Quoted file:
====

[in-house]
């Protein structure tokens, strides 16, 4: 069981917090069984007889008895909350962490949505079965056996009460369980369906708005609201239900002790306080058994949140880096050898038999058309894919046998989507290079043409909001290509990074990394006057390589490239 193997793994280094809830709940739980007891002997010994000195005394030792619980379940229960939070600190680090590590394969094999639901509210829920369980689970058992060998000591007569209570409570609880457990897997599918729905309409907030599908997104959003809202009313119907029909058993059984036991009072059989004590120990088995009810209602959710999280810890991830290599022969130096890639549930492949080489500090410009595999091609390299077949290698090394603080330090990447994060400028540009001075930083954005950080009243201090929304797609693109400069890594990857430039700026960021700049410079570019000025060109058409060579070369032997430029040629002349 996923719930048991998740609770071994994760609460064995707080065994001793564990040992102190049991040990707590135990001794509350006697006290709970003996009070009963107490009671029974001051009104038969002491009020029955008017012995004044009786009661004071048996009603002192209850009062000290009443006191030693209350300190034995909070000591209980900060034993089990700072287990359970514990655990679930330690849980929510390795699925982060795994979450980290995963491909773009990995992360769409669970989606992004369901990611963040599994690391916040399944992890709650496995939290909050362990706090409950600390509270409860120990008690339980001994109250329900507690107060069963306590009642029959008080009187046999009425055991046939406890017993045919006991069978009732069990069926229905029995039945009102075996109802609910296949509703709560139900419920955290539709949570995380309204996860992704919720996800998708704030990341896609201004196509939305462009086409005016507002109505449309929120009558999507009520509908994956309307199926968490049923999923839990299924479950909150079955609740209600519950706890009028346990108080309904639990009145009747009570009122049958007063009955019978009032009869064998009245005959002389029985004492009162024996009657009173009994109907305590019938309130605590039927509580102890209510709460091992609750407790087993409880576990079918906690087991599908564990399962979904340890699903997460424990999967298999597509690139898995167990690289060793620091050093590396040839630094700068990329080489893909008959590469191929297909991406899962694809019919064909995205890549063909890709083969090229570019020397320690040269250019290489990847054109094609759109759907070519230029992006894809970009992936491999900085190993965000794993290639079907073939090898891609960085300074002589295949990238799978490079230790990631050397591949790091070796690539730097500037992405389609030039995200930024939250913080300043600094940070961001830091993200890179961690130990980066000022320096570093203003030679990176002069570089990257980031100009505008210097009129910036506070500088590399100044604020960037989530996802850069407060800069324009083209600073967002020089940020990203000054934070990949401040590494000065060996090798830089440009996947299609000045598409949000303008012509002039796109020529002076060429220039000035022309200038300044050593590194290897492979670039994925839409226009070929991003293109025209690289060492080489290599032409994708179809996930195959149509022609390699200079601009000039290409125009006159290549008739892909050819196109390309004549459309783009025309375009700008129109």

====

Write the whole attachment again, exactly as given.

[in-house]
């Protein structure tokens, strides 16, 4: 069981917090069984007889008895909350962490949505079965056996009460369980369906708005609201239900002790306080058994949140880096050898038999058309894919046998989507290079043409909001290509990074990394006057390589490239 193997793994280094809830709940739980007891002997010994000195005394030792619980379940229960939070600190680090590590394969094999639901509210829920369980689970058992060998000591007569209570409570609880457990897997599918729905309409907030599908997104959003809202009313119907029909058993059984036991009072059989004590120990088995009810209602959710999280810890991830290599022969130096890639549930492949080489500090410009595999091609390299077949290698090394603080330090990447994060400028540009001075930083954005950080009243201090929304797609693109400069890594990857430039700026960021700049410079570019000025060109058409060579070369032997430029040629002349 996923719930048991998740609770071994994760609460064995707080065994001793564990040992102190049991040990707590135990001794509350006697006290709970003996009070009963107490009671029974001051009104038969002491009020029955008017012995004044009786009661004071048996009603002192209850009062000290009443006191030693209350300190034995909070000591209980900060034993089990700072287990359970514990655990679930330690849980929510390795699925982060795994979450980290995963491909773009990995992360769409669970989606992004369901990611963040599994690391916040399944992890709650496995939290909050362990706090409950600390509270409860120990008690339980001994109250329900507690107060069963306590009642029959008080009187046999009425055991046939406890017993045919006991069978009732069990069926229905029995039945009102075996109802609910296949509703709560139900419920955290539709949570995380309204996860992704919720996800998708704030990341896609201004196509939305462009086409005016507002109505449309929120009558999507009520509908994956309307199926968490049923999923839990299924479950909150079955609740209600519950706890009028346990108080309904639990009145009747009570009122049958007063009955019978009032009869064998009245005959002389029985004492009162024996009657009173009994109907305590019938309130605590039927509580102890209510709460091992609750407790087993409880576990079918906690087991599908564990399962979904340890699903997460424990999967298999597509690139898995167990690289060793620091050093590396040839630094700068990329080489893909008959590469191929297909991406899962694809019919064909995205890549063909890709083969090229570019020397320690040269250019290489990847054109094609759109759907070519230029992006894809970009992936491999900085190993965000794993290639079907073939090898891609960085300074002589295949990238799978490079230790990631050397591949790091070796690539730097500037992405389609030039995200930024939250913080300043600094940070961001830091993200890179961690130990980066000022320096570093203003030679990176002069570089990257980031100009505008210097009129910036506070500088590399100044604020960037989530996802850069407060800069324009083209600073967002020089940020990203000054934070990949401040590494000065060996090798830089440009996947299609000045598409949000303008012509002039796109020529002076060429220039000035022309200038300044050593590194290897492979670039994925839409226009070929991003293109025209690289060492080489290599032409994708179809996930195959149509022609390699200079601009000039290409125009006159290549008739892909050819196109390309004549459309783009025309375009700008129109």